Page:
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Do your homework and we’ll shave our heads: Baltimore school gets creative to keep students engaged during coronavirus

Fourth grader at Lakeland Elementary Middle School each completed 75 homework assignments in order to see assistant principal Justin Holbrook shave his hair.

The kids could be heard giggling through the computer as they watched their assistant principal shave off hunks of his hair while seated in his living room.

In another box on the computer screen a teacher was having the back of her head shaved by a roommate in a kitchen. The Lakeland Elementary School students filled the chat window with rapid-fire reactions.

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“Oh my Lord, he is going to be bald,” a student voice said. “When are we going back to school? I want to go back to school now and see him bald."

In the days of COVID-19, teachers and administrators have to get creative to keep students engaged. For the past two weeks, teachers at the Baltimore City school have been challenging their fourth graders to complete assignments. Complete a certain number of assignments in each subject collectively and someone will get a pie in the face, or, as happened this week, shaving a couple heads with clippers.

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As with a lot of school activities during the coronvirus shutdown, all this happened online on a learning platform where students and teachers could see each other.

“We were looking for a way to motivate our students and create a sense of community in our fourth grade,” said fourth grade teacher Katie Degener.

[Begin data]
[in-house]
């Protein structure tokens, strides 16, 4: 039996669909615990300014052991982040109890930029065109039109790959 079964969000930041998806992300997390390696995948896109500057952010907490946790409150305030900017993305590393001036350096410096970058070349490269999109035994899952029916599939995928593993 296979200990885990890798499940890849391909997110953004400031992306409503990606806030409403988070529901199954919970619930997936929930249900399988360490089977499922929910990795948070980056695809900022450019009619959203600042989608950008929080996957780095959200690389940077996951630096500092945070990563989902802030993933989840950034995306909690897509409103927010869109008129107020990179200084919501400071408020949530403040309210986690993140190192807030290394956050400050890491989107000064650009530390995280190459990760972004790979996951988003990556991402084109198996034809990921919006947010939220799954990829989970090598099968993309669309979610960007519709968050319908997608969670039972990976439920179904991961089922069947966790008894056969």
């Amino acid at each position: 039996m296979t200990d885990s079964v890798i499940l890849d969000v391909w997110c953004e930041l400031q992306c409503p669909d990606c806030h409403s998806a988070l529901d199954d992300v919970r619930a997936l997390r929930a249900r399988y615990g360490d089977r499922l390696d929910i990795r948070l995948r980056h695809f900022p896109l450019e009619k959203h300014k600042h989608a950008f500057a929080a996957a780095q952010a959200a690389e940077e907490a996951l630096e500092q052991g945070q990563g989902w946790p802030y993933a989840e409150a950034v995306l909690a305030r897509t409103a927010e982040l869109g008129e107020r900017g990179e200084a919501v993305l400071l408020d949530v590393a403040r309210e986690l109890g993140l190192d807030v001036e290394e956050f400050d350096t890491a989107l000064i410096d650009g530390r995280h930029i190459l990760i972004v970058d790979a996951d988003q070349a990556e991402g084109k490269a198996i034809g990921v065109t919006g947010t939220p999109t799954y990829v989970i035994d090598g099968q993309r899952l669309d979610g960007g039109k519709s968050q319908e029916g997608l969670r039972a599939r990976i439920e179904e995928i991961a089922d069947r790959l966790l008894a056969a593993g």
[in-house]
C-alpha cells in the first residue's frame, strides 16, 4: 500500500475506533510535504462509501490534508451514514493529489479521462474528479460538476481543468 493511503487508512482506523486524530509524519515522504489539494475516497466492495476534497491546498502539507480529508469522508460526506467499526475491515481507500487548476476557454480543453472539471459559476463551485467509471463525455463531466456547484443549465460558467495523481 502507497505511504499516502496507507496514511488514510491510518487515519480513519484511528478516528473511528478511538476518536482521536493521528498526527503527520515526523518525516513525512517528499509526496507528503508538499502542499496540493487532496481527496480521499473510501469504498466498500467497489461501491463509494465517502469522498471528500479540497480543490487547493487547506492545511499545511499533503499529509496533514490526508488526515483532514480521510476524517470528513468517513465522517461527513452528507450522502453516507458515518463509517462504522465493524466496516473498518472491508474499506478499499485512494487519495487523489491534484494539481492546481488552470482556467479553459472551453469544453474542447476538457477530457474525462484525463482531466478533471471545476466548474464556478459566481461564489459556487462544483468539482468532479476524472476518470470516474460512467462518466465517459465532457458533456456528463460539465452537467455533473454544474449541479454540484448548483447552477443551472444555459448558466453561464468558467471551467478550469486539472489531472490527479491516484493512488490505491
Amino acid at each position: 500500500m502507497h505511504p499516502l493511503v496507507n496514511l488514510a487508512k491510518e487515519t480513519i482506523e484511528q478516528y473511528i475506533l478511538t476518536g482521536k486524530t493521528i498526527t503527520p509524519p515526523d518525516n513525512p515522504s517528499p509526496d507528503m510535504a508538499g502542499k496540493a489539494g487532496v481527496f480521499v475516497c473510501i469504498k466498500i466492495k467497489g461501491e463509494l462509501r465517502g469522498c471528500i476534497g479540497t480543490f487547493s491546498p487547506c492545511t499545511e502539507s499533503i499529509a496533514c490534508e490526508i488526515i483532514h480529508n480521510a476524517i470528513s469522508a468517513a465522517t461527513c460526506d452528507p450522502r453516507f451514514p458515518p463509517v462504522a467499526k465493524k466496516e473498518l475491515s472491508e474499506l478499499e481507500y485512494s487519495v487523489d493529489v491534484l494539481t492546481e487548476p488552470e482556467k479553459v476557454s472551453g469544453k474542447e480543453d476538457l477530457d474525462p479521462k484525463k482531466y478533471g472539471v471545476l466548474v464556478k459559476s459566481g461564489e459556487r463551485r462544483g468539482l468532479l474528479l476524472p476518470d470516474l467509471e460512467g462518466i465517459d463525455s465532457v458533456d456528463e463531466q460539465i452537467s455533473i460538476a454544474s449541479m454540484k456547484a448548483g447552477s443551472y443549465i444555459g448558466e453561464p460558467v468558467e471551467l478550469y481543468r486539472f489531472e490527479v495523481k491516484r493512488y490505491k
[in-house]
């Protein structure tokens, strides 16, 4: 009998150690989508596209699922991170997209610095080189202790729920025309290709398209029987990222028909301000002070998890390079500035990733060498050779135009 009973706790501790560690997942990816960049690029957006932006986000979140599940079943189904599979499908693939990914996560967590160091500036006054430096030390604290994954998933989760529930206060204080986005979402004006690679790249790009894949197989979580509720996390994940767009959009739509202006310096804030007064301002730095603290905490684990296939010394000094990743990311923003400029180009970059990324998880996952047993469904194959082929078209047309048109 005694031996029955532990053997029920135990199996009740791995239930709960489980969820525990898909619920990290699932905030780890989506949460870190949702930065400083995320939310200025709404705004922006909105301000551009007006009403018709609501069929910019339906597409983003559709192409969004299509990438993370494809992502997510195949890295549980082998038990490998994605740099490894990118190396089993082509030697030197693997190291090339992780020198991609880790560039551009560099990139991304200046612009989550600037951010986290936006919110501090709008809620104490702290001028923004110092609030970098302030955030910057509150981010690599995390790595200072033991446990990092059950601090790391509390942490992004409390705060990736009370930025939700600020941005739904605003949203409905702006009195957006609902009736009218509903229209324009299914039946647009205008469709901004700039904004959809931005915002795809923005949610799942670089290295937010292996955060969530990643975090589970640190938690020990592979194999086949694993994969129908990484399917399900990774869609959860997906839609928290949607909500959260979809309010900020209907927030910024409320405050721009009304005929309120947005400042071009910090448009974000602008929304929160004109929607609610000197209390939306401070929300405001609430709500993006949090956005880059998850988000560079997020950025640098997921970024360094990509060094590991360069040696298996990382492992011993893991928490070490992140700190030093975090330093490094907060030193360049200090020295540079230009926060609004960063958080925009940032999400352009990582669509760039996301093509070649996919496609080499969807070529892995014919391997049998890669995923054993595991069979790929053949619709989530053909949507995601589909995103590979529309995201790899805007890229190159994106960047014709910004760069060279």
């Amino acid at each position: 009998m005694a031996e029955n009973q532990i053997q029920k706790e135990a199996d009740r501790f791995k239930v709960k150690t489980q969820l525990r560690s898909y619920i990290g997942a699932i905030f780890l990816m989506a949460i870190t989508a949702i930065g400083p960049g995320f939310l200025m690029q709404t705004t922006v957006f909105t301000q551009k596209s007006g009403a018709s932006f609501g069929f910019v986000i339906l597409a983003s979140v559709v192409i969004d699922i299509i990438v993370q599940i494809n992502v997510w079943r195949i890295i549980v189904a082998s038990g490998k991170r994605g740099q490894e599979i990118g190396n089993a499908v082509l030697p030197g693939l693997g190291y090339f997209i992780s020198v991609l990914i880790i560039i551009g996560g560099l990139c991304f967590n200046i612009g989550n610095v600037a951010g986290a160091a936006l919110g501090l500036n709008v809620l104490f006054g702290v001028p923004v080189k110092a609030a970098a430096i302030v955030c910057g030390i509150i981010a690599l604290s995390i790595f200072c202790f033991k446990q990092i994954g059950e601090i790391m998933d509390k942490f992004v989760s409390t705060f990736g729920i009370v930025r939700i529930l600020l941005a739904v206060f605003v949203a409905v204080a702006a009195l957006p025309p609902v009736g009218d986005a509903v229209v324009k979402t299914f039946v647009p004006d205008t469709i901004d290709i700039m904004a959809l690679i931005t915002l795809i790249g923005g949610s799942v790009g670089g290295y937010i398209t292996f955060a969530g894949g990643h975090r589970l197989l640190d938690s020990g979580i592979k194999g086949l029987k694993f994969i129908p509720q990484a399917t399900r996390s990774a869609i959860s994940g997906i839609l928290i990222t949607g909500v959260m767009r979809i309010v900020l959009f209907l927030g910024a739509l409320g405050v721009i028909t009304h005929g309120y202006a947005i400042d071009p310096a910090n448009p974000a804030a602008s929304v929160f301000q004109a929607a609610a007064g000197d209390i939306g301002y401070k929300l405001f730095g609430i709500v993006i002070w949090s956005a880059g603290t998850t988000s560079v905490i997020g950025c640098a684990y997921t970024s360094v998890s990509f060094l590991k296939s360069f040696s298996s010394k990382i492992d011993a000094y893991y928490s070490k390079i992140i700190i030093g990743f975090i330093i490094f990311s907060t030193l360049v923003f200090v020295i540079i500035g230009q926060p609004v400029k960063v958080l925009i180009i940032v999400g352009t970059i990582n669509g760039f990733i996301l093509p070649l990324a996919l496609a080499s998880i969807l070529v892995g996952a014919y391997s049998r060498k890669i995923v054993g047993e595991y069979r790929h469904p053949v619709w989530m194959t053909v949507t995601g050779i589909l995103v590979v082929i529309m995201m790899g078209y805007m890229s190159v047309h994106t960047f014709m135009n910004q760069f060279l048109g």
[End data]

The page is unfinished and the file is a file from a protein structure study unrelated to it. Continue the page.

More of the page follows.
Educators said they’re seering signs the novelty of online education is wearing off for students, particularly those who were trying to do everything on a smart phone. The school handed out laptops this week and, combined with the challenge, that helped motivate students, teachers said. Nearly every student in the school have connected with school at least once a week in some form, and about three quarters are connecting three times a week.

Fourth grade student King Alston said the assignments were so much easier on his new computer. He didn’t really think his teachers would go through with the hair cuts. After tuning in with his classmates, he counted down — “3, 2, 1!” — and the clippers whirred.

″Oh, they are really doing this. Crazy. I was really surprised," Alston said.

Emma Sarfaty, who teaches English as a second language, said her new cut was “a little rough, but it will do for now.”

Assistant Principal Justin Holbrook said his new clean look felt good.

“I used to have my hair cut like this when I started teaching. My wife is not happy, but I feel I lost my COVID-19 pounds.”

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